The Consortium of Food Process Validation Experts (CFPVE) is a group of experienced scientists from several land-grant institutions, the U.S. Department of Agriculture Agricultural Research Service (USDA-ARS) and industry that supports the food industry in the promotion and application of scientifically sound approaches for food process validation. The foundation of the consortium was based on an idea to provide practical and unbiased interpretation of existing science, guidelines and policies regarding validation as well as new developments in science and policies, and the characterization and control of pathogens in foods. The goal of this academic-regulatory-industry partnership is to provide a standardized interpretation of validation theories along with a unified approach to application to promote effective control of hazards in food processing and manufacturing. Since its inception, the consortium has continuously engaged with researchers, processors, regulatory personnel and technology providers to provide scientific support for adequate implementation of validation principles, commonsense data collection and simplified information regarding food safety process validation.

Over the past 5 years, members of the consortium have conducted numerous workshops as part of their extension and outreach efforts to engage with industry. For example, workshops have been conducted at the International Association for Food Protection Annual Meeting, the Reciprocal Meat Conference and in international locations such as Brazil and England. To engage with the scientific community, members of the consortium have organized and participated in symposia on validation and verification at national and international conferences. Typically, a good mix of industry and academic members are involved with the consortium activities to provide practical application of scientific principles of validation. In an effort to provide guidance on validation and the mechanics of experimentation, the consortium published an article in Food Protection Trends that detailed the basis of conducting a successful in-plant validation geared toward small and medium-size processors.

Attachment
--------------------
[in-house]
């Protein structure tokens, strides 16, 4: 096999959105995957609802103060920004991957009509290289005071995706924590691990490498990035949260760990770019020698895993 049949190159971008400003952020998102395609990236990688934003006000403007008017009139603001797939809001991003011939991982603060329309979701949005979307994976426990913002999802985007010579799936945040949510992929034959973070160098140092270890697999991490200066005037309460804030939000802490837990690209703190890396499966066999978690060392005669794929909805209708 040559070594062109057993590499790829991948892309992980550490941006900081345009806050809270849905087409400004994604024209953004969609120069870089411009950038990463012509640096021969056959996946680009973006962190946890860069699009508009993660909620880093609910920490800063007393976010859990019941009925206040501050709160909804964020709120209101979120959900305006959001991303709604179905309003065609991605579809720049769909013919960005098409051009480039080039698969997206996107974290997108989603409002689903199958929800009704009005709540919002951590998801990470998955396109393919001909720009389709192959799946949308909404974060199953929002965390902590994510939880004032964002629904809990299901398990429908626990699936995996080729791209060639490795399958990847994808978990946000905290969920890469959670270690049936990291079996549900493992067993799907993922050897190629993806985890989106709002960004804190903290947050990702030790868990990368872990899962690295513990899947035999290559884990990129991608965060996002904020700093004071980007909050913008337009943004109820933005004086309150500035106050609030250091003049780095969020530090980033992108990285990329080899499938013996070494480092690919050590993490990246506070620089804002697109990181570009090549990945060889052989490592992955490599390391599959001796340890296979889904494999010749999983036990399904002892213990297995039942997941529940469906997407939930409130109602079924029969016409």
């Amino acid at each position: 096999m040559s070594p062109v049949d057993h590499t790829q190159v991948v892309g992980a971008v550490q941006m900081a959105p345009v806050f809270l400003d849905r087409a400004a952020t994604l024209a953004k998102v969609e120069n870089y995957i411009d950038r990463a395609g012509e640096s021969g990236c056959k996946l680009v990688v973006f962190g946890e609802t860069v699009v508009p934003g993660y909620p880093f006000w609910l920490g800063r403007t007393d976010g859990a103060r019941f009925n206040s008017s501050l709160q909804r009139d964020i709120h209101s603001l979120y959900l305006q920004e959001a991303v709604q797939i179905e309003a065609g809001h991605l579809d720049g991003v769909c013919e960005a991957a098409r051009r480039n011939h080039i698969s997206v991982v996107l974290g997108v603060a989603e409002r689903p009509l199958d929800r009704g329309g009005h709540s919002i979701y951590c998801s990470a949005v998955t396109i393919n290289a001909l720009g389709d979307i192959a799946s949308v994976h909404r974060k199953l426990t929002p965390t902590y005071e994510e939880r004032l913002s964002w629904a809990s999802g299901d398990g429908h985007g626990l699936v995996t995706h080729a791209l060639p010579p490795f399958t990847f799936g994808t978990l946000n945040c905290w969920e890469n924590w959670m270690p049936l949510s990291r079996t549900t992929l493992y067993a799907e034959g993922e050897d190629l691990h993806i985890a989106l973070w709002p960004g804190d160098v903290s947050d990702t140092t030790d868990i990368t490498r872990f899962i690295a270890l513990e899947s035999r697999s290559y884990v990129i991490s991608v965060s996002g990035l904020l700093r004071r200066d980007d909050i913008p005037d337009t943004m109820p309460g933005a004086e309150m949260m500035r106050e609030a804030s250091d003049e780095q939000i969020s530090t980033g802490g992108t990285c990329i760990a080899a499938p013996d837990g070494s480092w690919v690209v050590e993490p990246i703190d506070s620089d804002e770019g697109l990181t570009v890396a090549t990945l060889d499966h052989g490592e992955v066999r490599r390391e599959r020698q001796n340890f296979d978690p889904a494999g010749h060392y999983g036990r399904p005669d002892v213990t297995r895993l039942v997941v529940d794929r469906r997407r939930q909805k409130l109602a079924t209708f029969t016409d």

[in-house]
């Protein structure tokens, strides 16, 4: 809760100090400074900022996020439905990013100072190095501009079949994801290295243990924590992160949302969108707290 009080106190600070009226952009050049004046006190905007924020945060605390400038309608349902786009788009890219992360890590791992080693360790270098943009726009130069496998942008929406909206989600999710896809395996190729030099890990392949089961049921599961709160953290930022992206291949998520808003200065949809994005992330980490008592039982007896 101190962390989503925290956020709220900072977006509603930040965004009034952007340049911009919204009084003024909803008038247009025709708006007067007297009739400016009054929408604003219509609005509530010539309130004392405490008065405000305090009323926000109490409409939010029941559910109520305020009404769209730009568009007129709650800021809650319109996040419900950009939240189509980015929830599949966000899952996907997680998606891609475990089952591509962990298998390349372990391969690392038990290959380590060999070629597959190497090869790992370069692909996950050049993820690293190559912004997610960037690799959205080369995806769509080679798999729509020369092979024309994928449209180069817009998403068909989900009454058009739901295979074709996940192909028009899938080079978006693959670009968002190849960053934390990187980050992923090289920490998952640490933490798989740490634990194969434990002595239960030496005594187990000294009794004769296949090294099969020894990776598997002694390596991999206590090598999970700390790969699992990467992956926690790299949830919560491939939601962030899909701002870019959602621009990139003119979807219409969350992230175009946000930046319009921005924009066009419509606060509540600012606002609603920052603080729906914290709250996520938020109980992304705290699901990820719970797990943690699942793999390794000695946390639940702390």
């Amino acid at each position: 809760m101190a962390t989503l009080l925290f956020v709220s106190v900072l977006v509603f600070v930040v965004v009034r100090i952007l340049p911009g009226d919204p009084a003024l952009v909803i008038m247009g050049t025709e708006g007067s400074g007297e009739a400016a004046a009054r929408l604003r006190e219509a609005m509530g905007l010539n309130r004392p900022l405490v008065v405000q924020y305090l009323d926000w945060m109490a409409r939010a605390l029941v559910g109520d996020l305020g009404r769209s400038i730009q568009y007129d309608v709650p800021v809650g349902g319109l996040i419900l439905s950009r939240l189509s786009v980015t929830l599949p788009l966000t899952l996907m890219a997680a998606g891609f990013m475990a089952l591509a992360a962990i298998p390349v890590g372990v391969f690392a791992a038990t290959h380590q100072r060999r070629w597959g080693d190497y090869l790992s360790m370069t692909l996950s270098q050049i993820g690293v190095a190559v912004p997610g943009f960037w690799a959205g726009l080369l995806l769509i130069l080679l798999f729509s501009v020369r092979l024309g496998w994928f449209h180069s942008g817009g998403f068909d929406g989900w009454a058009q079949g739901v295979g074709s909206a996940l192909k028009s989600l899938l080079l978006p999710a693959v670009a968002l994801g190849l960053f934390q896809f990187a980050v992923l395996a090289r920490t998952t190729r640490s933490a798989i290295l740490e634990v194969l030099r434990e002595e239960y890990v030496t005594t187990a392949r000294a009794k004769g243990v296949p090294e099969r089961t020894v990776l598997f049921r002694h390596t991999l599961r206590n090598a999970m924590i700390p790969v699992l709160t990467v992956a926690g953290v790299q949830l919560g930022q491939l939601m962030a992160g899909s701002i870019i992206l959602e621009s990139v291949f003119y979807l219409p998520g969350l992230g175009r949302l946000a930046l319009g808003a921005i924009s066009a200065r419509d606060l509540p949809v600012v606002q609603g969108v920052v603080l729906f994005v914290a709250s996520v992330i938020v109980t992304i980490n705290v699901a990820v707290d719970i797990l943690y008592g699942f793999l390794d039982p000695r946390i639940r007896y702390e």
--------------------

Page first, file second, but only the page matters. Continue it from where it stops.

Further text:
With the current regulatory climate, specifically, the Food Safety Modernization Act’s Preventive Controls for Human Food rule and USDA Food Safety and Inspection Service Hazard Analysis and Critical Control Points programs, members of the consortium have been trained and qualified to provide training to the industry.

Consortium members are involved in several independent, as well as collaborative, projects that focus on understanding and characterizing microorganisms that can be used in validation studies. These efforts are useful to generate data and fill knowledge gaps with respect to the use of indicator organisms, surrogate organisms and the correlation of these bacteria with control or reduction of pathogens considered to be hazards in various processes. While some of these projects fall within the public domain, several are private contracts for specific industries and manufacturers. The goals of all these independent and collaborative efforts in research are to develop a repository of supportive material for validation applications, provide a uniform approach to validation protocols and develop training materials from these findings. The consortium is constantly in dialogue with trade organizations and the industry on specific needs that are helpful in developing research projects that provide practical answers for applicability in processing plants. Ultimately, these validation projects demonstrate what is effective in controlling foodborne hazards and, equally important, demonstrate what may be less effective than anticipated.  

Members of the consortium are Gary R. Acuff, Ph.D., Texas A&M University; Mindy Brashears, Ph.D., Texas Tech University; Jonathan A. Campbell, Ph.D., Pennsylvania State University; James S. Dickson, Ph.D., Iowa State University; John B. Luchansky, Ph.D., USDA-ARS; Peter Muriana, Ph.D., Oklahoma State University; Randy Phebus, Ph.D., Kansas State University; Steven C. Ricke, Ph.D., University of Arkansas; Jeff Sindelar, Ph.D., University of Wisconsin; Manpreet Singh, Ph.D., Purdue University; John Sofos, Ph.D., Colorado State University; and Harshavardhan Thippareddi, Ph.D., University of Georgia.

Manpreet Singh, Ph.D., works in the Department of Food Science at Purdue University.

Gary Acuff, Ph.D., works in the Department of Nutrition and Food Science at Texas A&M University.

James S. Dickson, Ph.D., works in the Department of Animal Sciences at Iowa State University.